A union complaint filed with a federal agency alleges that Tesla fired pro-union workers at a solar products plant in Buffalo, NY.
Retaliation for “Outspoken Union Support”
On June 19, 2019, the United Steelworkers filed a complaint with the National Labor Relations Board (NLRB). According to a partially redacted document released by the NLRB, the complaint alleges that Tesla fired as many as six workers at its Buffalo solar products plant because they supported efforts to unionize the site.
The union also accused the company of having “intentionally interfered” with at least one person’s post-termination attempts to obtain another job as “retaliation” for “outspoken union support.”
The NLRB refused to release the names of the workers and other documents related to the case because they are part of an open investigation and could also “constitute a clearly unwarranted invasion of personal privacy.”
The United Steelworkers said it had been approached by the Buffalo plant workers about joining the union. This reportedly led the Steelworkers to partner with the International Brotherhood of Electrical Workers to unionize the South Park Avenue solar products plant, which was built and partially equipped with $750 million in state funding.
Tesla’s Checkered History with Unions and Workers
This is not the first time in recent years that Tesla has reportedly shown resistance and even outright hostility to unions and its own workers. In October 2017, the United Auto Workers filed an unfair labor practices complaint against Tesla with the NLRB after the company fired between 400 and 700 of its employees. The complaint alleged that the company discouraged union organization by intimidating employees, punishing those wearing union logos, and firing those who participated in protected activities. Tesla insisted the employees were punished for “performance issues.”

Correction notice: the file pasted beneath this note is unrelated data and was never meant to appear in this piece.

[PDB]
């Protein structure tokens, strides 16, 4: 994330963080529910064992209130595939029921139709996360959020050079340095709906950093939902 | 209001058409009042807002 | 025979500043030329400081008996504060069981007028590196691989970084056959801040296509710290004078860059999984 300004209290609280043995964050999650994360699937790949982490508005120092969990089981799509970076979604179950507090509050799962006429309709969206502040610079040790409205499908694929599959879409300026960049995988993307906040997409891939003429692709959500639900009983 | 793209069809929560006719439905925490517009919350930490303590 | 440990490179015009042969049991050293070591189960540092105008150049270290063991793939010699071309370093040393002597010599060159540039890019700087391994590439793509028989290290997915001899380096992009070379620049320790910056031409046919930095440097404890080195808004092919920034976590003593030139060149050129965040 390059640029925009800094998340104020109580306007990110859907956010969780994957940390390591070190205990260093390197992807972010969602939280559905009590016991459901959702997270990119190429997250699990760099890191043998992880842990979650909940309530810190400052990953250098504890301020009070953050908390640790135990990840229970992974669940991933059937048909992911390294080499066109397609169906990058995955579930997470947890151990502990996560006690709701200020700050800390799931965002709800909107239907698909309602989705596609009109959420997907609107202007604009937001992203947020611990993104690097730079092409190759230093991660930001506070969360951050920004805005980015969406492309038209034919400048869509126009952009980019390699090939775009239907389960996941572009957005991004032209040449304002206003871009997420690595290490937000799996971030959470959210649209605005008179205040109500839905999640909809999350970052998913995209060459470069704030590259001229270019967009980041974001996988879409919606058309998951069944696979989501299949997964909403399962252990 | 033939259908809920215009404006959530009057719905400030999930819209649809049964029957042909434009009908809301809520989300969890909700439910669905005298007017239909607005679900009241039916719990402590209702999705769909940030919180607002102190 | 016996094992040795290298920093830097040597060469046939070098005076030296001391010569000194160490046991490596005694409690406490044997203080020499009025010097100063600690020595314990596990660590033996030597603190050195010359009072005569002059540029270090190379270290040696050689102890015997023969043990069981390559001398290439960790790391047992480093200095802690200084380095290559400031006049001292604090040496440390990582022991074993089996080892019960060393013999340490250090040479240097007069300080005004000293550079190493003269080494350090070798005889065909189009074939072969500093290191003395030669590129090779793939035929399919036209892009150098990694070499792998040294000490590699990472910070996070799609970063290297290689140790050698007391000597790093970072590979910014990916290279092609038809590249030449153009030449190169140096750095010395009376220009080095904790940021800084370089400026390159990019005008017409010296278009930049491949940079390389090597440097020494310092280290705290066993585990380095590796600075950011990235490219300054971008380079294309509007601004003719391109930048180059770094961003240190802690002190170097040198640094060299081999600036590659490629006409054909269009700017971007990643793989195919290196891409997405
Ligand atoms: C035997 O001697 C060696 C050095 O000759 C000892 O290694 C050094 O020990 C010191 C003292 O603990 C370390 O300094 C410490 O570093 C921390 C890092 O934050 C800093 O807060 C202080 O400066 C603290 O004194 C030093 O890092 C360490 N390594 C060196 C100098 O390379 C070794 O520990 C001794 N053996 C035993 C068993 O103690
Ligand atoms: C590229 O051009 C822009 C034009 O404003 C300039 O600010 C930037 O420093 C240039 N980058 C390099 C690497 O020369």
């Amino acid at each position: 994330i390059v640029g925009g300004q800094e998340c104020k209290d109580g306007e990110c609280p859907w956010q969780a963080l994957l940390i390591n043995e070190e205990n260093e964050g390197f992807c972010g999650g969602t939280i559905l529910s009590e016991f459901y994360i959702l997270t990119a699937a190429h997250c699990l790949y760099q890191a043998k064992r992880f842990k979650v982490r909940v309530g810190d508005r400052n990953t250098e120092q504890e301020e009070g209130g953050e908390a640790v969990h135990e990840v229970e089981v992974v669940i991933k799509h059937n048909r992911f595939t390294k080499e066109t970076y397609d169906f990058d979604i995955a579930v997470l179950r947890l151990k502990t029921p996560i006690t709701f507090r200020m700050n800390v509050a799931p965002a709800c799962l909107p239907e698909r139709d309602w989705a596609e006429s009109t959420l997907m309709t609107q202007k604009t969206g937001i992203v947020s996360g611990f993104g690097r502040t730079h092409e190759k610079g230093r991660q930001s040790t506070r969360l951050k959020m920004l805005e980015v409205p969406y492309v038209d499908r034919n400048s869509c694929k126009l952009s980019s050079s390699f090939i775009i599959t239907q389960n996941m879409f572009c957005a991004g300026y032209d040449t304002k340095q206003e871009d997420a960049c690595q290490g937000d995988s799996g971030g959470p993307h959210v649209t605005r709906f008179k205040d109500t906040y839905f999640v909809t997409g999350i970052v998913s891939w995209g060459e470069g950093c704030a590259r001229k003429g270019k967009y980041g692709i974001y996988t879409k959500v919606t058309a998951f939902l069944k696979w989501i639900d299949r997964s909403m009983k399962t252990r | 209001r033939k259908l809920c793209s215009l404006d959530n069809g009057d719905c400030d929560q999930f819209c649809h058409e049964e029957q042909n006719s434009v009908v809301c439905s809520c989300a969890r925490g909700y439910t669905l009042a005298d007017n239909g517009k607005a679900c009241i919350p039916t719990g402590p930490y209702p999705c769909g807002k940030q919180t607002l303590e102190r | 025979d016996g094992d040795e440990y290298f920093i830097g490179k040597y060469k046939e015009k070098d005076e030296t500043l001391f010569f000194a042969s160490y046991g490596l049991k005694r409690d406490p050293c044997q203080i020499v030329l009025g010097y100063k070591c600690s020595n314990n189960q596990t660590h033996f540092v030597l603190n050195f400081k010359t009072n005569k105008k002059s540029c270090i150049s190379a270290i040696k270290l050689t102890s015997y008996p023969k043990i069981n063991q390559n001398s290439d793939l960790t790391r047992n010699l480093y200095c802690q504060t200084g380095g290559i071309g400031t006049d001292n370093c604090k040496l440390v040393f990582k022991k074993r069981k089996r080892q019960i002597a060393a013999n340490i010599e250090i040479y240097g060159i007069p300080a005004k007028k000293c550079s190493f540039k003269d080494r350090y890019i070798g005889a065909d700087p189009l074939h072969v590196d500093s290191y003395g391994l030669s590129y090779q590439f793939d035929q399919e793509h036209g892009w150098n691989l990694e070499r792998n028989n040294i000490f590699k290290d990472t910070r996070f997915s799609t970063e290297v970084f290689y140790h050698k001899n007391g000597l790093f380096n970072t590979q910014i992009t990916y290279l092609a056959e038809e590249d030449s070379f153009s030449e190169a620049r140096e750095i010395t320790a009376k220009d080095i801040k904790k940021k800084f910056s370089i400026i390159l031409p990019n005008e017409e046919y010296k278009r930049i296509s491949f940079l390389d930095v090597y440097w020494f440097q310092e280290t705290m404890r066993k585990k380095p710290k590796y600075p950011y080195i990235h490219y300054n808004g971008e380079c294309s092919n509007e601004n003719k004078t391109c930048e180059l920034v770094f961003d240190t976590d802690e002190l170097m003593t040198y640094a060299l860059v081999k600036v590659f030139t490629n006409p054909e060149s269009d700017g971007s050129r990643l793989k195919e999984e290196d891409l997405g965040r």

Tesla later blamed unions for a 2018 Reveal News story accusing the company of routinely concealing the number of injuries at its Fremont, CA facility, where the automaker produces its Model 3 economy vehicle. Reveal uncovered multiple injuries at the plant that were seemingly work-related that had been labeled as “personal medical cases,” meaning they were not counted when the company assembled its reports for the Occupational Safety and Health Administration. Reveal also alleged that Tesla failed to consistently report injuries involving temp workers, further skewing the results.
Additionally, Reveal reported that Tesla had a substandard worker safety record. In 2016, for example, Tesla’s rate of serious injuries that required time off or job restrictions was 83 percent higher than the industry average, while the company’s total injury rate was over 30 percent higher. According to Reveal, California’s Division of Occupational Safety and Health has cited Tesla for more than forty safety violations since 2013. Tesla was also cited eight times for deficient training during that period.
In response, Tesla denounced the Reveal story in a post on the company’s blog, claiming that it was motivated by would-be union organizers. “In our view, what they portray as investigative journalism is in fact an ideologically motivated attack by an extremist organization working directly with union supporters to create a calculated disinformation campaign against Tesla,” the company wrote.
A later Reveal News story accused Tesla’s in-house medical clinic at the Fremont plant of routinely minimizing employee injuries in an effort to block workers’ compensation claims.